Postby sushdmehta » Fri Dec 03, 2010 12:39 am

There is no right of appeal for naturalisation refusals but a judicial review may be possible depending on the reason(s) given /merit of the case.


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Postby William Blake » Fri Dec 03, 2010 9:44 pm

That's helpful. In your opinion does the fact that they overturned the initial refusal show that it wasn't the right decision and hence their error? I mean this regard to you saying unless they admit it was their error.

They claimed I had two late applications - but they were not late; date of posting the application is what counts and regarding the other section 3c leave was in effect.


They claimed I had a gap but I presented legal arguments that showed 'the gap' should not be considered in my case.


I appreciate that I will need to get legal advice but to your knowledge is this sounding like what you would classify as 'their fault' leading to me overstaying. Also my re-entry in the country was under the overstayer concession. So having been given a legal exemption for overstaying then can they use that against me now ?
Every night and every morn
Some to misery are born.
Every morn and every night
Some are born to sweet delight.
Some are born to sweet delight,
Some are born to endless night
William Blake
Member of Standing
 
Posts: 333
Joined: Thu Jun 07, 2007 8:55 pm

Postby William Blake » Sat Dec 18, 2010 4:50 pm

Guys I still need some more help.

Does the fact that they overturned the initial refusal show that it is their fault? Is there any case law that you could point me to that says the Home Office is duty bound to grant me citizenship if the overstaying was their fault or something to that effect ?
Every night and every morn
Some to misery are born.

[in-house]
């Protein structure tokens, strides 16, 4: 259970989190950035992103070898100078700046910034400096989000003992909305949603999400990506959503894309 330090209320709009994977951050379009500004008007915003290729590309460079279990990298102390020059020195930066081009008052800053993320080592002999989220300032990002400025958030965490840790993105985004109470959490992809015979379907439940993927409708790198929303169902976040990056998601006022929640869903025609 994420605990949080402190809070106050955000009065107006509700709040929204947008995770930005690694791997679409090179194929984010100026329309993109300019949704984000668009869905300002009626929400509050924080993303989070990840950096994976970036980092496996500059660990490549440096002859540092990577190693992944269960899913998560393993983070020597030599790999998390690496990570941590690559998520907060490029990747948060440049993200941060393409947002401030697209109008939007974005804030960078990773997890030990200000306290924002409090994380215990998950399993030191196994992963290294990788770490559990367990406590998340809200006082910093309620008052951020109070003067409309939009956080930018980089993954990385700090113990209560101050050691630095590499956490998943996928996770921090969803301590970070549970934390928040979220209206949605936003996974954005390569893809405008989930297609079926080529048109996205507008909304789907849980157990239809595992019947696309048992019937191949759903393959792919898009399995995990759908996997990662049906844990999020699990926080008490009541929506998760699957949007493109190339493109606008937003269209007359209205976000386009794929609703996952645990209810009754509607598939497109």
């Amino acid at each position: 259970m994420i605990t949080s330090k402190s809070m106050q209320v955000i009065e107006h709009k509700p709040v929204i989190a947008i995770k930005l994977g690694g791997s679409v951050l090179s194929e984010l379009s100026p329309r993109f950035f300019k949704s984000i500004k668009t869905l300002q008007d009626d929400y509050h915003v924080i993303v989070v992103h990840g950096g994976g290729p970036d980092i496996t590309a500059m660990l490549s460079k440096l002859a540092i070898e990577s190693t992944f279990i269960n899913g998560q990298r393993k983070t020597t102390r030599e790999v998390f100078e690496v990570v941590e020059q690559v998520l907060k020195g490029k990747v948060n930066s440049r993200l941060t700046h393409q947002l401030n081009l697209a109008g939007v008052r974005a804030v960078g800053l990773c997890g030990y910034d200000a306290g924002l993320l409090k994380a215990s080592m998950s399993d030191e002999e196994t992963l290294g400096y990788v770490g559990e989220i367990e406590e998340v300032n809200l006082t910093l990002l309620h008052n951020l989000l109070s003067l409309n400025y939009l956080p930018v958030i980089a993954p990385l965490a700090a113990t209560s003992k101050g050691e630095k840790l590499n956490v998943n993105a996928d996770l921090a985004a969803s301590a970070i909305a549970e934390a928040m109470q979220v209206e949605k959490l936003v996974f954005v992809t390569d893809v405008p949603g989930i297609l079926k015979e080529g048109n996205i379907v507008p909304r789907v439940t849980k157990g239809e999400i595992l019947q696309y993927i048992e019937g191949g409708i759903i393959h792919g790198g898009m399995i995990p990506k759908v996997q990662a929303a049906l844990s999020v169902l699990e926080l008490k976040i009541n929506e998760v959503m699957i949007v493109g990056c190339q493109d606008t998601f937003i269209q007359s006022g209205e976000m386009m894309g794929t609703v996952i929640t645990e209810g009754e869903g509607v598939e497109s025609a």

Every morn and every night
Some are born to sweet delight.
Some are born to sweet delight,
Some are born to endless night
William Blake
Member of Standing
 
Posts: 333
Joined: Thu Jun 07, 2007 8:55 pm

Postby sushdmehta » Sat Dec 18, 2010 6:05 pm

The issue at hand: One of the standard requirements for naturalisation - "not been in breach of the Immigration Rules at any stage during the five-year period".

You overstaying in the UK is not UKBA's fault, which they may easily argue / claim (as mentioned in response above). You didn't need to be present in the UK in breach of immigration rules to "coordinate" with UKBA on a reconsideration request. You could have done it from anywhere in the world.

Their fault may be restricted to the fact that they did not make the right decision on your settlement application in the first instance - a fault that was rectified subsequently. But what does this have to do with you overstaying in the UK knowingly?


IMHO ....



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sushdmehta
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Posts: 21747
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Postby William Blake » Tue Dec 21, 2010 11:34 pm

I don't deny your point. I do want to hear what you think as I will be better able to gauge what I am up against.

Regarding overstaying; when I got the refusal notice I was already an overstayer as the notice arrived after my visa had expired though it was dated before leave expired. I actually received the refusal notice a month - 29 days - after it was dated as it went to the wrong address initially.

Also I left under the overstayer concession which basically said the overstaying would not be used against me in future entry clearance applications. Don't you think for BIA to try and use it against me now would be 'wrong' ?
Every night and every morn
Some to misery are born.
Every morn and every night
Some are born to sweet delight.
Some are born to sweet delight,
Some are born to endless night
William Blake
Member of Standing
 
Posts: 333
Joined: Thu Jun 07, 2007 8:55 pm